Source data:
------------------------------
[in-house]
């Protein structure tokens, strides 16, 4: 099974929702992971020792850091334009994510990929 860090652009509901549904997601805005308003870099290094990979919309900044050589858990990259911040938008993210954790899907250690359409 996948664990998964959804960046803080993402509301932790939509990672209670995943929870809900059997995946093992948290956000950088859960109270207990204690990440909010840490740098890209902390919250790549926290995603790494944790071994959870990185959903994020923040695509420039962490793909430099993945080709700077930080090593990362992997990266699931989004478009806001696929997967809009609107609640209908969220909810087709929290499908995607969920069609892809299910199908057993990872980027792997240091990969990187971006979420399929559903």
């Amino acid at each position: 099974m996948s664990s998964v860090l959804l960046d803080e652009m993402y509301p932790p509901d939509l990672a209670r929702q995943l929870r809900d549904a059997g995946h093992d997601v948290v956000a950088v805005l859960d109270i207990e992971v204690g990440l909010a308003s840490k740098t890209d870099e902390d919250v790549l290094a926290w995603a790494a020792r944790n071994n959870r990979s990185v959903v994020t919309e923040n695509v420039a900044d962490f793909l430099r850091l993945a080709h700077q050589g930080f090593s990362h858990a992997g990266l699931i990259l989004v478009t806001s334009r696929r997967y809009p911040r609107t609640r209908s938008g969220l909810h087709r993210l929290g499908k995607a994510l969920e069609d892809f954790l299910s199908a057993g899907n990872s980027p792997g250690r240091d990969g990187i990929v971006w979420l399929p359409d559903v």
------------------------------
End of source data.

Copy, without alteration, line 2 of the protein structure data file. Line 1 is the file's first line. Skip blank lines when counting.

């Protein structure tokens, strides 16, 4: 099974929702992971020792850091334009994510990929 860090652009509901549904997601805005308003870099290094990979919309900044050589858990990259911040938008993210954790899907250690359409 996948664990998964959804960046803080993402509301932790939509990672209670995943929870809900059997995946093992948290956000950088859960109270207990204690990440909010840490740098890209902390919250790549926290995603790494944790071994959870990185959903994020923040695509420039962490793909430099993945080709700077930080090593990362992997990266699931989004478009806001696929997967809009609107609640209908969220909810087709929290499908995607969920069609892809299910199908057993990872980027792997240091990969990187971006979420399929559903």